Previous posts in this discussion:
PostFor Voting Rights, Peru is More Democratic than the US (Carmen Negrin, -France, 08/10/21 4:01 am)
Just a little note, on John E's comment: "Four years of Trump probably presented the biggest challenge to US democracy since the 1860s, but the institutions held firm."
I would not use the past tense here, we are still going through the tempest of the damage caused by the "big liar" and all his creator(s) and supporters. The system worked but it is still quite fragile.
As far as democracy goes, the Peruvian democracy is far more democratic than our American one: one vote is equal to another. It doesn't matter whether your province is urban or rural, populated or not, whether you are indigenous or not, illiterate or not. Your vote will count as much as your neighbour's. Not only that, if you don't vote, you can be fined. This is more than we can say about the USA, where more than 40 states are doing the impossible to try and prevent people from voting.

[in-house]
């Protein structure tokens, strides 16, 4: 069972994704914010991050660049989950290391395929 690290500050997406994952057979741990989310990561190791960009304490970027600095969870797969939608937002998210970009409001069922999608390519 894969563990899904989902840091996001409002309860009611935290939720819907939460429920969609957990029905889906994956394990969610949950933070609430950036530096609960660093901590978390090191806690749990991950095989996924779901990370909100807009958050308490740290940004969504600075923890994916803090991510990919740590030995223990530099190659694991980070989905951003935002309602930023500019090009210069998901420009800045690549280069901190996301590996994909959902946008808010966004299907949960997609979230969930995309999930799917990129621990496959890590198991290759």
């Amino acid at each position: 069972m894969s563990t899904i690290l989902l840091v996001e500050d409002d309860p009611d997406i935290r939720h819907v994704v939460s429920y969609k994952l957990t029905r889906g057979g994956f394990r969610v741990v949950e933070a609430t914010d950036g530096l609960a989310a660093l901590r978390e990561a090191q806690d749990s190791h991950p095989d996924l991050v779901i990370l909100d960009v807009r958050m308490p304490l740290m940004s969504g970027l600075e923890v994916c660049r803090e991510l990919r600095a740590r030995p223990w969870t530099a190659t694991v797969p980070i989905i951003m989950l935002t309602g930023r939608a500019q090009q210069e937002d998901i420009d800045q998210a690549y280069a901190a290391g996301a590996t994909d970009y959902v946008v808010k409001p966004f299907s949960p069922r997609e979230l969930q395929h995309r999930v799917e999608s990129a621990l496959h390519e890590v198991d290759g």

JE comments: A curiosity: is there any nation besides the US where a president can be elected despite receiving fewer votes than his or her opponent? As we know, this has happened five times, twice in recent memory: 2000 and 2016. The only examples I can think of are in parliamentary systems, where a coalition agreement can bring a lesser candidate to the prime ministership.
Yet another example of American Exceptionalism?